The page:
Here in France where I live at the moment, there was a revolution of course, which ended the reign of the royal family when the country became a republic. But there are still noble families here and some very posh people. I taught a few of them at University. Some names came up in my register that were clearly very posh – usually in French these are names featuring the name of a place somewhere in France. I even had one guy who was a Windsor, and I’m not kidding – he was half-English and was related to the royal family on his father’s side. He was some kind of aristocrat. He told me that he knew Prince Harry and that he lived on a barracks in Westminster. That was both interesting and awkward because I didn’t find out until the end of the course, and one of the topics we’d covered was monarchy in the UK.
It was an English class at university, but this guy was basically bilingual. He still took my class though. I knew he was posh because he told me he lived in Westminster (when he spent time in London) and almost nobody lives in Westminster – in Zone 1 of London, except the Queen, the PM, some civil servants, some soldiers, and various super-posh people. So we’d spent some time dealing with arguments both for and against the abolition of the royal family in the UK, just as an exercise in academic writing and debating skills. I wonder how he felt. He said he enjoyed the class, which was nice.
There’s actually a list of peerages (hereditary titles), where all the family connections are published. It’s called Burke’s Peerage and you can get it online www.burkespeerage.com/
There are a few listings for Thompson – knighthoods mainly, it seems. Apparently knighthoods are listed in there. A knighthood is an honorary title, given by the Queen. It does not make you part of the nobility though. Really, a knighthood is just a title (Sir or Dame for a Damehood) and doesn’t give you any advantages really, although I’m sure it helps book restaurant tables and so on!
It seems so complex because there are loads of complex volumes and lists. I’m not in there, and neither is my Dad – OF COURSE.
If you don’t have those connections, you’re not really, truly posh. But you might be described as posh because you might have some aspects from other categories or people might just judge you to be from a certain background.
A few other signifiers of poshness:
Education – The school they went to, especially if it’s an exclusive ‘public’ school. Boarding schools. Top university educations from Oxbridge Colleges.
Wealth – especially in the form or property and land – possibly farmland, a stately home in the family for example.
Habits and lifestyle – cricket, golf, tennis, horse riding, polo, hunting, fine art, theatre, ballet, opera, gastronomic food. They’re not exclusive to posh people, but you often find posh people are into those things, definitely the ones involving horses. They’re very horsey, posh people.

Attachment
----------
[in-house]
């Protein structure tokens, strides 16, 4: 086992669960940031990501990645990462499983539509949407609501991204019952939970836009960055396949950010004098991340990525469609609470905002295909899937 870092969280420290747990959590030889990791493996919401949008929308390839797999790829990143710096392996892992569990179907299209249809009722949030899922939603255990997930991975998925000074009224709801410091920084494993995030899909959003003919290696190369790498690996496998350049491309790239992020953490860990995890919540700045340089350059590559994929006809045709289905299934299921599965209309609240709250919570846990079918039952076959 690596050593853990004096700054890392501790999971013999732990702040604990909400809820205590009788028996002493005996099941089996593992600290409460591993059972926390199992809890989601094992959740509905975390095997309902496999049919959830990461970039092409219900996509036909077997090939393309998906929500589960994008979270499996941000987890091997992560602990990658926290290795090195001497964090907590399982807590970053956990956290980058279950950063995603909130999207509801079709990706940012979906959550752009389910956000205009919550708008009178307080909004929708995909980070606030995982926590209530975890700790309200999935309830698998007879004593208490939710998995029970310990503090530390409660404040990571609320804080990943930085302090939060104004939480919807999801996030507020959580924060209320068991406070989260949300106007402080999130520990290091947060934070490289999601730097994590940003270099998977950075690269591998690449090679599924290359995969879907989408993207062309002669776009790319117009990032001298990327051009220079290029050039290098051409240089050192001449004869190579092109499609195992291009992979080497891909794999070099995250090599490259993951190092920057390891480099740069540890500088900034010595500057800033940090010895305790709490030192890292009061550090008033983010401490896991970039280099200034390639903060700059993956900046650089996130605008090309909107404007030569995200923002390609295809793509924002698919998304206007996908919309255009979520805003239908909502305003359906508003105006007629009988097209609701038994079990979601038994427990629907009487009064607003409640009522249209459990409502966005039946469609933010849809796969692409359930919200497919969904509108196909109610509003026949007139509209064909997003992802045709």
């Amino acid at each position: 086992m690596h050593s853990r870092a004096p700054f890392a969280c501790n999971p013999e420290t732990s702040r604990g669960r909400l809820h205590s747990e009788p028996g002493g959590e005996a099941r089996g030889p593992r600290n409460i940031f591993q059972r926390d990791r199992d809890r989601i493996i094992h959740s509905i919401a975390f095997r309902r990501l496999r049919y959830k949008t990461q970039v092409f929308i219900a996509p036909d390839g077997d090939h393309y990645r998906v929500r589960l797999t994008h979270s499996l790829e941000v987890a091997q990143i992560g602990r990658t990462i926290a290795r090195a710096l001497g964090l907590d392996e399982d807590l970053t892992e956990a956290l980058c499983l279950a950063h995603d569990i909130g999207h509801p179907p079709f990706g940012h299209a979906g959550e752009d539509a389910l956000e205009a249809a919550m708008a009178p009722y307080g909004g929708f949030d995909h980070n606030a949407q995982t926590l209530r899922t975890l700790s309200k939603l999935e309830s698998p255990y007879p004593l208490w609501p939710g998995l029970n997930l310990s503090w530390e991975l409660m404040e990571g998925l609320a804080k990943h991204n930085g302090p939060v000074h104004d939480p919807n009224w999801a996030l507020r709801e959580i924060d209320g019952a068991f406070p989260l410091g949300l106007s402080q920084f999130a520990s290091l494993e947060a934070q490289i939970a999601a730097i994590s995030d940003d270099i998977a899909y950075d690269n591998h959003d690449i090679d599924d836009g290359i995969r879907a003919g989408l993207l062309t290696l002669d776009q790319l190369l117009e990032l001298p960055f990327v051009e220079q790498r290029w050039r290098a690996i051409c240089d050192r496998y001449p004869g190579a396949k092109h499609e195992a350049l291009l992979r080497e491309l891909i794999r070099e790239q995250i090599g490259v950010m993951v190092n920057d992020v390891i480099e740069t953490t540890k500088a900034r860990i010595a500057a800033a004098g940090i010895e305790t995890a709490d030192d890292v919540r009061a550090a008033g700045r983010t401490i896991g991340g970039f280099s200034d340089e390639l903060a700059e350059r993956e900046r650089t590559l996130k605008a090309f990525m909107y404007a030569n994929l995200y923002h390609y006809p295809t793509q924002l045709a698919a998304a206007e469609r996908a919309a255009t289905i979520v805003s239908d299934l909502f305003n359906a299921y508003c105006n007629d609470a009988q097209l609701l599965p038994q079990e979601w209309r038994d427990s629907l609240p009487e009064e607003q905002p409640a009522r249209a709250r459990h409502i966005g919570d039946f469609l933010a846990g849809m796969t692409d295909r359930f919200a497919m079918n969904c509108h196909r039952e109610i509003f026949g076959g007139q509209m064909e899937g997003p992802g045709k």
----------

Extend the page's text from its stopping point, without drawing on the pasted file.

Speech – certain words, a certain accent.
Here are some features of how posh people speak. It’s a combination of accent and choice of words.
It’s actually pretty complicated – there are several types of posh speech, I have to say.
Old fashioned posh (like the old BBC accents, The Queen’s accent) – you could call it old fashioned heightened RP.
But there’s also a modern posh accent that upper-class young people might speak – like Prince Harry, Kate Middleton or the guy in the Gap Yah video (more on that later). Modern posh young people might actually borrow certain words or features of colloquial speech from lower class culture, but there are still certain aspects of pronunciation that will reveal their poshness – particularly certain vowel sounds.
So modern posh people, like William and Harry, can sound really similar to middle class people like me, but they give themselves away with certain little clues in word choice, pronunciation and just a general attitude too. It’s parodied really well in a YouTube video called Gap Yah, which I’ll deal with later on when we look at some examples of speech.
I need to do more episodes that cover these types of speech in more depth. The best way for you to notice these things is to listen to a lot of samples of people speaking in these ways. So what I should do is other episodes that feature: William, Harry and Kate, comedy clips parodying modern posh people (like the video called Gap Yah) and perhaps clips from Made in Chelsea. Also, episodes with some old fashioned posh RP – like clips from Downton Abbey, The Crown, or comedy parodies of old upper class people speaking. That’s a lot of content! You could also check these things out online.
But here’s an overview of some general features of posh heightened RP.
Heightened RP, or “posh RP” – or RP with certain features.
To a large extent it’s clear English with every sound clearly enunciated. You will probably love it, just saying. Usually learners of English love hearing “posh” English because it’s clear (which really means it matches the old fashioned English that was used to make old learning materials for decades) Mostly posh English is just like normal RP and you might not notice a big difference with my accent, but there are little features that mark out posh speech from just standard RP.